Light and Shadow Families
Your job as a painter is to simplify what you see and give it your own style. Your style grows of it’s own accord, so the question is, how MUCH should you simplify what you’re seeing?
The range of visible colour is pretty bamboozling, so as kids we decide that grass is green, just green, and the sky is blue. As an adult you can paint like that, sure, but you can’t achieve a sense of depth that way. It’ll all be flat, like paper cutouts.
The next step along from there is to divide each object into just two colours - shadow and light. NOW you can have depth and talk about the quality of light falling on those objects. That’s your starting point then. From here you leap into the world of colour.
If you can paint an apple with one colour for its shadow side and one colour for its light sight, AND (here’s the important part) get the relationship of those two colours correct, you’ve got yourself an apple (albeit a blocky one) in a certain type of light.
Now go ahead and do the same trick for the orange next to it, and the mandarin and the banana, and you’ll be surprised at how every new item adds to the real sense of light in the painting. It’s pretty magical!
Getting these colour relationships right is one of a painter’s core skills. If your colour matching muscles are flabby your paintings will fail to have a convincing sense of light in them, so let’s work those puppies out.
Choose one of the following images or one of your own photos with clearly defined light and shadow shapes.
Tip: Avoiding smoothly rounded forms will make it easier, but if you do choose something like fruit then you may want to allow 3 colours for each object - shadow, mid-tone and light. Try 2 colours first though to see how it looks.
Using a marker pen or black paint work over top of a printout of your image, defining where the dark and light shapes are. You won’t paint over this. It’s just practice to familiarise yourself with the subject. Next draw the outline on your canvas.
Paint the first big shadow shape.
Then paint its corresponding light shape.
…and so on through the whole painting.
What’s great about this?
This exercise helps you see the world with artists eyes. A carpenter sees the wood in a tree, a miner sees the gold in them hills, but an artist sees the world with newborn eyes - as a shifting montage of coloured shapes.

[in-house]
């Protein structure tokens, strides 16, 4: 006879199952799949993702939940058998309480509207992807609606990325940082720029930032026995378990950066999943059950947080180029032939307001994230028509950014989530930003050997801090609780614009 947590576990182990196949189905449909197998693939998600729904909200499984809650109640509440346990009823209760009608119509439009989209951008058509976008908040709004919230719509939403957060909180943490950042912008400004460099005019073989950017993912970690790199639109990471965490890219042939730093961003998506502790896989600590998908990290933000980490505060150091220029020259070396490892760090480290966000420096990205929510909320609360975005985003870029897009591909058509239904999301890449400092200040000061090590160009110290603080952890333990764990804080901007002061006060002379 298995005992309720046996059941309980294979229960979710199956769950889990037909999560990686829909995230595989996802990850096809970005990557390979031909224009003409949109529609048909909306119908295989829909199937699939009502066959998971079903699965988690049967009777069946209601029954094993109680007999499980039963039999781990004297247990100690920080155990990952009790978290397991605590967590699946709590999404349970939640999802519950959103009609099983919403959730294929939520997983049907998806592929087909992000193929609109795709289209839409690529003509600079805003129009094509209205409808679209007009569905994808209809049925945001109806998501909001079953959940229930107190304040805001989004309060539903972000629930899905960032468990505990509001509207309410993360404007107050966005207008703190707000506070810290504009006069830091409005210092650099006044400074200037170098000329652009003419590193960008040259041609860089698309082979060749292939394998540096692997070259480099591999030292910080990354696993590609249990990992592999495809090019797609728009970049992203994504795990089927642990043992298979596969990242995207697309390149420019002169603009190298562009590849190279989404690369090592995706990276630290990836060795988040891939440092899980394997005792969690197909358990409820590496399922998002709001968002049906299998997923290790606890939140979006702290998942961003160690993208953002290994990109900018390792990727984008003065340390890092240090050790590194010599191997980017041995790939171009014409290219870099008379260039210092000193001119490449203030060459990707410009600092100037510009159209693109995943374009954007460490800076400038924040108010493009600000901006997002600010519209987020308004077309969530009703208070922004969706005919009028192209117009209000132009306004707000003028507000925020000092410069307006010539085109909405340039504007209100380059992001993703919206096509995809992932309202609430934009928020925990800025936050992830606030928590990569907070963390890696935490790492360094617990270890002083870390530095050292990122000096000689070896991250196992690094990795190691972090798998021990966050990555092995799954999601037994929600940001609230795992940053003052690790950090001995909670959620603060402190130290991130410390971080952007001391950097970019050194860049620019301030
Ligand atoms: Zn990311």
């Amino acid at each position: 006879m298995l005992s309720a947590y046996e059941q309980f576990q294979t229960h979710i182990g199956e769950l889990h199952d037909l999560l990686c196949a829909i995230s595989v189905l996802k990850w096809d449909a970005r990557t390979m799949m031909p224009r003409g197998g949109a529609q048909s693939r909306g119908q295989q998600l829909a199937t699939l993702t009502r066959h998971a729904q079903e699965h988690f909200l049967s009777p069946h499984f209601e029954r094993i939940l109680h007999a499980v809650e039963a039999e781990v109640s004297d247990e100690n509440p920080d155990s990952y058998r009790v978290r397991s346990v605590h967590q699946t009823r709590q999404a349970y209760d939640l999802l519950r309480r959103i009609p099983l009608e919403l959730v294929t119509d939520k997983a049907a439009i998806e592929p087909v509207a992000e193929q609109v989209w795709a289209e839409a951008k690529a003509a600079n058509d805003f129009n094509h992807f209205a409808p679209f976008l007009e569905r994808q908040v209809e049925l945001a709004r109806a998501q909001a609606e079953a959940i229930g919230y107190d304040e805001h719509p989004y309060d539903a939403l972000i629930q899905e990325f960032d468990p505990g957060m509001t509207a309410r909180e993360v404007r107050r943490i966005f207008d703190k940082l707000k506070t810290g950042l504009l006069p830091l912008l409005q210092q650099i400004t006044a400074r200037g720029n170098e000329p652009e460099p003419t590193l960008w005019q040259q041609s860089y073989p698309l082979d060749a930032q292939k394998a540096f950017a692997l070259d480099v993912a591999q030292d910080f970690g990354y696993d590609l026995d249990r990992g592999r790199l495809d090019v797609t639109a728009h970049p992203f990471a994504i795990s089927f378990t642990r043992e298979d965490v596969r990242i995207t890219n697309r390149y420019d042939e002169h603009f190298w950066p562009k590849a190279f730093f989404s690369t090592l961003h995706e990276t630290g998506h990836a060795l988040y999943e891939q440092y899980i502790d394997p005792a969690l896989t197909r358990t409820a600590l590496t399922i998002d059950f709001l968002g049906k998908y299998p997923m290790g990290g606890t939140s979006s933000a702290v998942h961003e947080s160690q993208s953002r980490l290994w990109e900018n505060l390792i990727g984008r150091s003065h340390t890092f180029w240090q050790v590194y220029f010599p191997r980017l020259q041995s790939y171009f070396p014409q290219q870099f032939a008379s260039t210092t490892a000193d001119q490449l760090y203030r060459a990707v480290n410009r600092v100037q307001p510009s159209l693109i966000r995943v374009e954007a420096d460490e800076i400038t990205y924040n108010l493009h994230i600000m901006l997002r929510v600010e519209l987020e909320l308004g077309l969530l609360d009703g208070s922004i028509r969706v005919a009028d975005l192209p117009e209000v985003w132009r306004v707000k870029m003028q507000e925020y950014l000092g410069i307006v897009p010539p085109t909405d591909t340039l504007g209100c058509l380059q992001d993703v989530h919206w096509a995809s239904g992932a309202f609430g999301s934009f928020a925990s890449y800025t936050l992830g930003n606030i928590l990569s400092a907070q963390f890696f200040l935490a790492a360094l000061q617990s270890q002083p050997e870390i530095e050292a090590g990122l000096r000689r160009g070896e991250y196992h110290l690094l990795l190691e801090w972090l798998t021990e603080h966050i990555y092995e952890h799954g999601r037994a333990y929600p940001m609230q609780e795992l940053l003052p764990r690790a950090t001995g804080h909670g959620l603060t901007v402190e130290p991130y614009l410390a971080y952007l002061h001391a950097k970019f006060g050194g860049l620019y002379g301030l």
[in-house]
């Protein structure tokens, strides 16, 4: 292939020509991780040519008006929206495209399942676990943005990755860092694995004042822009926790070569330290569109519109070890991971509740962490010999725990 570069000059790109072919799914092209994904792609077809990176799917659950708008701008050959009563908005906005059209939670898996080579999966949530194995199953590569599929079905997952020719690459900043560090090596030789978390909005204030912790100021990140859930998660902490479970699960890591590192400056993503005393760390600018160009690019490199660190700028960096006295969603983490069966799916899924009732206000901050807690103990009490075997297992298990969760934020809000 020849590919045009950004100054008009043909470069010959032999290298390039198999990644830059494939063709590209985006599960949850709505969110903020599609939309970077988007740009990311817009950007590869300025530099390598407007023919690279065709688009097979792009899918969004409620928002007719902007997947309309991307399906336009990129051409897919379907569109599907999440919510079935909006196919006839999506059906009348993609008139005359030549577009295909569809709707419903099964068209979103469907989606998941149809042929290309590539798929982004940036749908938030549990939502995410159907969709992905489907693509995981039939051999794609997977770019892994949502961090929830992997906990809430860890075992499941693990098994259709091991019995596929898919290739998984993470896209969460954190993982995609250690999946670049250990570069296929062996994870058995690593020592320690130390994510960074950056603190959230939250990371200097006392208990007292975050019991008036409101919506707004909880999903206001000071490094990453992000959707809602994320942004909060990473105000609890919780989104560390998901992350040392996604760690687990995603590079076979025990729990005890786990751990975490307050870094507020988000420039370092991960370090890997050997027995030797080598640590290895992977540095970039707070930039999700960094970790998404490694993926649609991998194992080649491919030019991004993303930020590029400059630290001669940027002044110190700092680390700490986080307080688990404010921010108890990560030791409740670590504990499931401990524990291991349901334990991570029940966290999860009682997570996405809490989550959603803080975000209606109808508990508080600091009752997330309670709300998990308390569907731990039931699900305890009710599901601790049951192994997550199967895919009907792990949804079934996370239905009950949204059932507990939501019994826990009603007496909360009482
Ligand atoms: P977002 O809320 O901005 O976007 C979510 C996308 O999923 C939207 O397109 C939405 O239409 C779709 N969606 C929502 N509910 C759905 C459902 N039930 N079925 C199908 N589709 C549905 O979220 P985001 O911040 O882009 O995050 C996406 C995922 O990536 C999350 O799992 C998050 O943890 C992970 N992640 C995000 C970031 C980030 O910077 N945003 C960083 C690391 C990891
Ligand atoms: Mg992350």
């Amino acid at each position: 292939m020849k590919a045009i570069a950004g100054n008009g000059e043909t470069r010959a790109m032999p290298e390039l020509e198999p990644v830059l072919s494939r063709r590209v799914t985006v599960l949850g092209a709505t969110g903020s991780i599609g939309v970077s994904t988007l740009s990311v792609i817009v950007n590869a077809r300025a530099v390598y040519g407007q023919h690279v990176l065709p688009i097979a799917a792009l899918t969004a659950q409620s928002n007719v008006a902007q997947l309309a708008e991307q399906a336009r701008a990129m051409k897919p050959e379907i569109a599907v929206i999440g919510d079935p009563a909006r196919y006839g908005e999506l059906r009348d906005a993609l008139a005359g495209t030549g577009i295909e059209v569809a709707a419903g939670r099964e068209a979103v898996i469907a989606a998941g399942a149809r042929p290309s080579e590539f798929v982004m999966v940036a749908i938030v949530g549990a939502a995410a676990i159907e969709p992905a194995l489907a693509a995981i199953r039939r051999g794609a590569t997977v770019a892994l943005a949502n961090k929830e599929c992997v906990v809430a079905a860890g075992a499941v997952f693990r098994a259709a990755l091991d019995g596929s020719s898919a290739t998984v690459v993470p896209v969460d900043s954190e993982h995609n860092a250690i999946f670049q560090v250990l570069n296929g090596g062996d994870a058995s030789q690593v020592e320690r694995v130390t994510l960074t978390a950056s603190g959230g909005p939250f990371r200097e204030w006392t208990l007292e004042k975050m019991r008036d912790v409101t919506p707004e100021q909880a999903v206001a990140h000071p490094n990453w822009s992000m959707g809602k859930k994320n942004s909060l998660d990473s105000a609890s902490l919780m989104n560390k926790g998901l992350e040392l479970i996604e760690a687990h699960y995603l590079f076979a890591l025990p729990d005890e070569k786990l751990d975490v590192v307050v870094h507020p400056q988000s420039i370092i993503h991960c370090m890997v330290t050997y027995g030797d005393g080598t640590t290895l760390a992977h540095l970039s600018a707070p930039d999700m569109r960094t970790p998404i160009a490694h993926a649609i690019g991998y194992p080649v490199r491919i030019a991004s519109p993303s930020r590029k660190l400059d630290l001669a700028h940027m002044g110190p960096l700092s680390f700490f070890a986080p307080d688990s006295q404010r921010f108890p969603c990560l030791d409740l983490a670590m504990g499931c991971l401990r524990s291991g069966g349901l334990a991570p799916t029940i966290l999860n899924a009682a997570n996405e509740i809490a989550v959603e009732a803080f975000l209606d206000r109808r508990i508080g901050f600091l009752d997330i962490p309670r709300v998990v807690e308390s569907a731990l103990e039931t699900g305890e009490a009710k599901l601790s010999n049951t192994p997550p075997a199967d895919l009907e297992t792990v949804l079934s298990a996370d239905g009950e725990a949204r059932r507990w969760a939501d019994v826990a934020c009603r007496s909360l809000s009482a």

You’ve heard that great artists ‘paint the light’? Here’s your chance. If you manage to paint all the colour relationships fairly accurately, hey presto, you’ll be painting the quality of the light. It’s that simple!
When you’re deciding exactly which colour to use for a shadow colour, for example, which colour do you choose? There are endless possibilities even within the shadow side of a boat for instance. My suggestion would be to not choose the darkest part, or the lightest part of that shadow, but something in between. The same goes for the lights.
Where to start?
Lightly sketch the big shapes in pencil. Paint the largest shadow shape, then its corresponding light shape. Check that it’s correct then move on to the next largest neighbouring shadow and light shape, and so on till the canvas is covered.
Warm and cool
Warm light (yellow-orange-red) like direct morning and evening light tends to produce cooler shadows (purple-blue-green).
The difference in value (the ratio) between light and shadow keeps constant across objects that are the same distance from you. As objects recede their values get closer together due to the intervening atmosphere. Expect variations caused by surface angle to the light, reflected light, surface texture and degree of transparency.
Photograph your work
At critical junctures in your painting make sure to take a photograph so that you can learn by reviewing the step-by-step process.
Practice seeing light and shade
Take a black marker pen to any magazine images and block in the big shadow shapes - this is excellent practice for deciding what is in the shade and what is in the light.
What could you have done better?
What did you do well?
What did you learn?
Would you say the light was warm, or cool, or neutral?
Sailing Away by Fay Thomson 12" x 12" Oils on Canvas
Nice painting Fay, colours and values are working well. Don't be afraid to be more bold with your brushwork, make every brush mark have purpose and intent. Great job.
Friends Boating by Barbara Haviland
Good work Barbara, love the clean colours which are creating harmony within the painting.
Keep in mind some of those values in your painting, you may wish to darken the colour of the stern of the boat, also I would add more yellow into the boat's reflection in the water and break it up a little with a ripple or two. The dark accent of the sail's 'pulley?' seems to draw all the attention so I'd be inclined to subdue that by lightening it. Other than that, great job.
Orange overtaking grey, 18x24 oil on panel by Silke Sauritz
Wow, great painting, I love the composition and you've nailed the colours and values. Love the complex detail in the water too. Fantastic!
"Gone Sailing" Acrylic on linen, 24x32 cm by Genevieve Reinke
Good work Genevieve, I like the subtle change to the composition by making the boat a little smaller within the painting which gives it a sense of space.
Your use of colour is good, but pay attention to your values (how light or dark your colours are), for example the shadows at the back of the boat could be darker in value as well as the shadows of the people within the boat. If you are unsure of how light or dark your values are within the subject you are painting you can either switch the reference photo to black and white, or squint your eyes when you look at the photo. The figures heads need enlarging. Other than that you are doing well, great job!'
"Sailing Away" by Elena Sokolova
Great work here Elena, your colours and values are working well, your brushwork is fluid and not overworked and I like the additional detail in the water. All good!